Serving the Three Treasures: A Few Ordinary Doubts and Reminders
A few days ago, I stood at the kitchen counter of Sanshin’s resident apartment, carefully patting wild mushrooms dry with a paper towel. These firm, golden-orange chanterelles and delicately gilled white oyster mushrooms were unexpected gifts, foraged and dropped off a few days before, along with a box of fresh produce, by a couple of friends of mine, Erik and Rose, who are farmers here in Bloomington.
Through the opening over the sink that looks into our living and dining area, I could see Kiku crouched over about a dozen lit candles on the low table in front of the couch. She was using some rare time outside of sewing Buddha’s robe (she’s here primarily as an apprentice Dharma-sewing teacher with Yuko; see following article) to rescue a batch of struggling altar candles in need of a trim. Mokushō, having just arrived from Belgium a week earlier to carry out the Dharma transmission process with Hojo-san, only to receive a positive COVID test result on day two, was on his fourth or fifth day of isolation upstairs in his room (thankfully, with mild symptoms).
Following Rose’s recommendation to soak the treasured mushrooms in a cleansing bath of salt water for an hour before cooking, I was aware of passing time, and of the familiar low-level, vaguely motivating anxiety that often arises in me when cooking for others on a schedule (lunch at noon). Watching water spread into the paper towel as I guided it along the ear-like curves and crevices of each chanterelle, a not-uncommon thought during the past several months appeared again: “What exactly am I doing here?” And, following relatively swiftly, a glimpsed and spacious reminder, courtesy of “joyful mind” (kishin), offered a mostly trusted answer: “Well, I’m serving the Three Treasures...”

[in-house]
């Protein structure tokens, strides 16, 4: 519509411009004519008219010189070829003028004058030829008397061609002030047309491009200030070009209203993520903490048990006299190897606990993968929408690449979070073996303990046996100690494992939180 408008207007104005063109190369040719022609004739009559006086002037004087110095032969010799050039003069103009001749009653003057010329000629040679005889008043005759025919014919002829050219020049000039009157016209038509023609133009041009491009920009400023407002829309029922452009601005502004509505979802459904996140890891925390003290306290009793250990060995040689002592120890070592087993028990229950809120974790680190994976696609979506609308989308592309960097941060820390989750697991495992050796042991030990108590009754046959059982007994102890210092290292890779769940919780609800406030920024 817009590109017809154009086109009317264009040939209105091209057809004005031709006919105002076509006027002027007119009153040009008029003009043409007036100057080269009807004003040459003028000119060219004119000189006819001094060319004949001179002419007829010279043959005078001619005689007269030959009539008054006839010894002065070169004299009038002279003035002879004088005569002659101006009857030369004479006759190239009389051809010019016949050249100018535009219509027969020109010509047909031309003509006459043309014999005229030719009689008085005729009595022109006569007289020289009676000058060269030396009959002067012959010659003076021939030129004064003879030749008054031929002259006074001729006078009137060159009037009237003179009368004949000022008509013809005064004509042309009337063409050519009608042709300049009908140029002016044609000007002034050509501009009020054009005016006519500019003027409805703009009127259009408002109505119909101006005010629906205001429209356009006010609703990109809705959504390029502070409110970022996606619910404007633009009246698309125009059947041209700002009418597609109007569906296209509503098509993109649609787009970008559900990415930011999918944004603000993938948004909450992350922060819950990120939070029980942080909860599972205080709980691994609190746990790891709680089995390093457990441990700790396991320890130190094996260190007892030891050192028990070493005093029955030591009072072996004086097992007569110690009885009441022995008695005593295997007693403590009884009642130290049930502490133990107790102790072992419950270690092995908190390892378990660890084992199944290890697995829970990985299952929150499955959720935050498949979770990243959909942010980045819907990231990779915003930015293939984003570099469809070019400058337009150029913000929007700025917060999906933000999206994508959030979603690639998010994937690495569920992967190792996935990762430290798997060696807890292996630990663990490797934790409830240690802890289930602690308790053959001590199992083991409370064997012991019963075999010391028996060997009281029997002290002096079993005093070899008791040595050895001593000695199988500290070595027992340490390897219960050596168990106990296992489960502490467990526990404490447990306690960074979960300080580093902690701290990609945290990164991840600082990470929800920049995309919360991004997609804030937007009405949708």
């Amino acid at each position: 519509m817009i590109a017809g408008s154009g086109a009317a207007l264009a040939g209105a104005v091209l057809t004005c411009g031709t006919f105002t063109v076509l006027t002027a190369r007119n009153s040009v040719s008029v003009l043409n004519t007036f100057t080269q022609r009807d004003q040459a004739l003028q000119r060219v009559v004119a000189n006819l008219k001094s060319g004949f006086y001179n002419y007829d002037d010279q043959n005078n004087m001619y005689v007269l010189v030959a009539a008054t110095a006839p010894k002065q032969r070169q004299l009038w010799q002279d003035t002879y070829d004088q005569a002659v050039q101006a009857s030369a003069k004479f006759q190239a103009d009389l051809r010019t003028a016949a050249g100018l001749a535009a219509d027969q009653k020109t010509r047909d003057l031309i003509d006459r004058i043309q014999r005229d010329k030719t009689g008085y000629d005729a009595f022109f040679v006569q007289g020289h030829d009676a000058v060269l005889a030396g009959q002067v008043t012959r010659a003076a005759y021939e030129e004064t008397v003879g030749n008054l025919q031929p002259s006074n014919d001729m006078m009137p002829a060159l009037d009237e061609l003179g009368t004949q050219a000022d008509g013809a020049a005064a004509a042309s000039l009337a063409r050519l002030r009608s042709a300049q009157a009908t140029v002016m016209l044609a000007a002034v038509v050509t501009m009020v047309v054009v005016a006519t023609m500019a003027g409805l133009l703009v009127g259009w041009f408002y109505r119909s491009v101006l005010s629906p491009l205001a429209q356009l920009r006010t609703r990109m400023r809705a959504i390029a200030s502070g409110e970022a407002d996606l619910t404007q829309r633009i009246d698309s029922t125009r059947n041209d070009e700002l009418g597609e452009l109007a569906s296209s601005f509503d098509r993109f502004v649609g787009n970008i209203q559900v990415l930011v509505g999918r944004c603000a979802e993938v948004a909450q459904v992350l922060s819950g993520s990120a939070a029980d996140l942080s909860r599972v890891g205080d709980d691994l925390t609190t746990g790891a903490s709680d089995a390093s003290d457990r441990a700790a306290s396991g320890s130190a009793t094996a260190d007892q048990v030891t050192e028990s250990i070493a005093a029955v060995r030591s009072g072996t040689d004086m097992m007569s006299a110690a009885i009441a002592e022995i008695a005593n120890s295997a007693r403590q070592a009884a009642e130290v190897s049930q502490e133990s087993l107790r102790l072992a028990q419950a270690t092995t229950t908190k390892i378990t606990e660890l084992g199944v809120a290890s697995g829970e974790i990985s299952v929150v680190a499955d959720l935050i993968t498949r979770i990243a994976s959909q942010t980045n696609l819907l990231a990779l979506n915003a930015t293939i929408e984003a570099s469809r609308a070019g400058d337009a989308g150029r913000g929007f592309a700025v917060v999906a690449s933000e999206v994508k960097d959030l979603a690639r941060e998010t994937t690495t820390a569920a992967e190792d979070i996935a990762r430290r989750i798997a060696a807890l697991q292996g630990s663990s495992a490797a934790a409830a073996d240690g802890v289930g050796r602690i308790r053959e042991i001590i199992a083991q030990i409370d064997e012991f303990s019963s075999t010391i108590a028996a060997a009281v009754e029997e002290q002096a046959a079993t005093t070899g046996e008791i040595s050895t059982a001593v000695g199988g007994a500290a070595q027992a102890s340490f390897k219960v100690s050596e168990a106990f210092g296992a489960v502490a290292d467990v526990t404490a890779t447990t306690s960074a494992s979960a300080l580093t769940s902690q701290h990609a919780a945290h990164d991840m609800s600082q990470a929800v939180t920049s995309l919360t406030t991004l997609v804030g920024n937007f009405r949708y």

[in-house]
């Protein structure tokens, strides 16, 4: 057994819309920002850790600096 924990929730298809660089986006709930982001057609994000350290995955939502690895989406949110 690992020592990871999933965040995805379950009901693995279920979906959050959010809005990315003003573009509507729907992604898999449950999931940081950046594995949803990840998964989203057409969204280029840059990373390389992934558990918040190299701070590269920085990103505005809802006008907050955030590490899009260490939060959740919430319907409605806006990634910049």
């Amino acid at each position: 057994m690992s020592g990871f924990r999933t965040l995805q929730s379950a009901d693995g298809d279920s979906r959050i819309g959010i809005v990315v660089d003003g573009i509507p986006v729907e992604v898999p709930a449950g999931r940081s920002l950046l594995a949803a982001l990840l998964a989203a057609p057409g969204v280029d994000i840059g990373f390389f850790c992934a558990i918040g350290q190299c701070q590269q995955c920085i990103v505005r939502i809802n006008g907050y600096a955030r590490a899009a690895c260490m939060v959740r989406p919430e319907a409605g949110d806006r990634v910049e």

In the Tenzokyōkun, which I’ve been looking into for an hour most mornings during a study period after breakfast, Dōgen describes the experience and functioning of joyful mind in the temple kitchen:
Now I have the fortune to be born a human being and prepare food to be received by the three treasures. Is this not a great karmic affinity? We must be very happy about this (Dōgen’s Pure Standards, 48).
Reflecting on the endless cascade of causes and conditions that have resulted in my living a life of (more or less) concentrated practice here at Sanshinji over the past four and a half months – with four and a half more to go – there is a sense of ordinary awe. But could this wiping dry of gifted mushrooms intended for a vegetable pasta lunch served to three ordinary beings, really be the same as “preparing food to be received by the three treasures”? And why should I be so happy to do it?
Another question occurs to me now: what reason do I have to doubt such a statement about my own activity in this little kitchen, meant to directly support three real people in their ongoing practice, and in establishing Sanshin’s fledgling residential practice? When Kiku spreads the brown fabric of the okesa over the table and steadily sews, I don’t need to question whether or not this is Buddha’s robe unfolding. Biking over to the nearby Hobby Lobby to retrieve a bottle of whiteout and some fabric glue for Mokushō to correct a mistake on his transmission documents, I don’t need to doubt that he is part of the 84th generation aspiring to carry forward the Buddha’s teaching – N-95 mask and all.
What else are the three treasures supposed to be? Buddha, Dharma, and Sangha, present and accounted for at the table – each meal and twenty-four hours a day.
Kiku suggests more water in the pot – so the noodles don’t stick together. And maybe some more salt.